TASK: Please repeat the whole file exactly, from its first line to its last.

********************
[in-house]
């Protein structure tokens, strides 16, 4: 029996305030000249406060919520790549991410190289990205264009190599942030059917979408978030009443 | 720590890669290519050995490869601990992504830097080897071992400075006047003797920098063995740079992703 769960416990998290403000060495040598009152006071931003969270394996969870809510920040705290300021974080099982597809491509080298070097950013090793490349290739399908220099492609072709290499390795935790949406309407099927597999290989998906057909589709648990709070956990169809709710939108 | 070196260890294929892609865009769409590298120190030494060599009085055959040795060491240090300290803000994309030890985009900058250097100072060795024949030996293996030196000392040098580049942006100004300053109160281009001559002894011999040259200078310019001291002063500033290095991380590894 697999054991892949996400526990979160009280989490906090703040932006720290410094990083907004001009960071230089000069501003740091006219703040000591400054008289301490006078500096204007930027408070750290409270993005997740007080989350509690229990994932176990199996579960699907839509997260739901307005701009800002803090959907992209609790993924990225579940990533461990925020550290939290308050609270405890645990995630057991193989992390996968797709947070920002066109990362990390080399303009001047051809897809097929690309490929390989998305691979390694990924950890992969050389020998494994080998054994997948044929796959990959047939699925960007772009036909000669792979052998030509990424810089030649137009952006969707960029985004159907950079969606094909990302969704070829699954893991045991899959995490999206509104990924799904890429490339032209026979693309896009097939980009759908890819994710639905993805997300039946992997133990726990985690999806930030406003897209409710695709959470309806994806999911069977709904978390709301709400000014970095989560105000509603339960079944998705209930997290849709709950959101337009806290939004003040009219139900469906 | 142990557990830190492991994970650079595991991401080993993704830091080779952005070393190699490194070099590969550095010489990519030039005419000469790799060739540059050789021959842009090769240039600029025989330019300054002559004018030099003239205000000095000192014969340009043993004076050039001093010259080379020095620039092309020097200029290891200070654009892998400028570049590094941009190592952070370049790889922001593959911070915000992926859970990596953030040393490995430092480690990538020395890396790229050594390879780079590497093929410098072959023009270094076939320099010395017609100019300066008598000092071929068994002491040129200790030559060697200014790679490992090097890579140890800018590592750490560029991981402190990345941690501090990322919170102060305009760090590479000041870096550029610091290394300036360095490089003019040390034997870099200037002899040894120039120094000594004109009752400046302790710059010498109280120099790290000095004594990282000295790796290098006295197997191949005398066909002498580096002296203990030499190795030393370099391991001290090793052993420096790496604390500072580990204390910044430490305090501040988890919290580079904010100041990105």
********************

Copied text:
[in-house]
């Protein structure tokens, strides 16, 4: 029996305030000249406060919520790549991410190289990205264009190599942030059917979408978030009443 | 720590890669290519050995490869601990992504830097080897071992400075006047003797920098063995740079992703 769960416990998290403000060495040598009152006071931003969270394996969870809510920040705290300021974080099982597809491509080298070097950013090793490349290739399908220099492609072709290499390795935790949406309407099927597999290989998906057909589709648990709070956990169809709710939108 | 070196260890294929892609865009769409590298120190030494060599009085055959040795060491240090300290803000994309030890985009900058250097100072060795024949030996293996030196000392040098580049942006100004300053109160281009001559002894011999040259200078310019001291002063500033290095991380590894 697999054991892949996400526990979160009280989490906090703040932006720290410094990083907004001009960071230089000069501003740091006219703040000591400054008289301490006078500096204007930027408070750290409270993005997740007080989350509690229990994932176990199996579960699907839509997260739901307005701009800002803090959907992209609790993924990225579940990533461990925020550290939290308050609270405890645990995630057991193989992390996968797709947070920002066109990362990390080399303009001047051809897809097929690309490929390989998305691979390694990924950890992969050389020998494994080998054994997948044929796959990959047939699925960007772009036909000669792979052998030509990424810089030649137009952006969707960029985004159907950079969606094909990302969704070829699954893991045991899959995490999206509104990924799904890429490339032209026979693309896009097939980009759908890819994710639905993805997300039946992997133990726990985690999806930030406003897209409710695709959470309806994806999911069977709904978390709301709400000014970095989560105000509603339960079944998705209930997290849709709950959101337009806290939004003040009219139900469906 | 142990557990830190492991994970650079595991991401080993993704830091080779952005070393190699490194070099590969550095010489990519030039005419000469790799060739540059050789021959842009090769240039600029025989330019300054002559004018030099003239205000000095000192014969340009043993004076050039001093010259080379020095620039092309020097200029290891200070654009892998400028570049590094941009190592952070370049790889922001593959911070915000992926859970990596953030040393490995430092480690990538020395890396790229050594390879780079590497093929410098072959023009270094076939320099010395017609100019300066008598000092071929068994002491040129200790030559060697200014790679490992090097890579140890800018590592750490560029991981402190990345941690501090990322919170102060305009760090590479000041870096550029610091290394300036360095490089003019040390034997870099200037002899040894120039120094000594004109009752400046302790710059010498109280120099790290000095004594990282000295790796290098006295197997191949005398066909002498580096002296203990030499190795030393370099391991001290090793052993420096790496604390500072580990204390910044430490305090501040988890919290580079904010100041990105």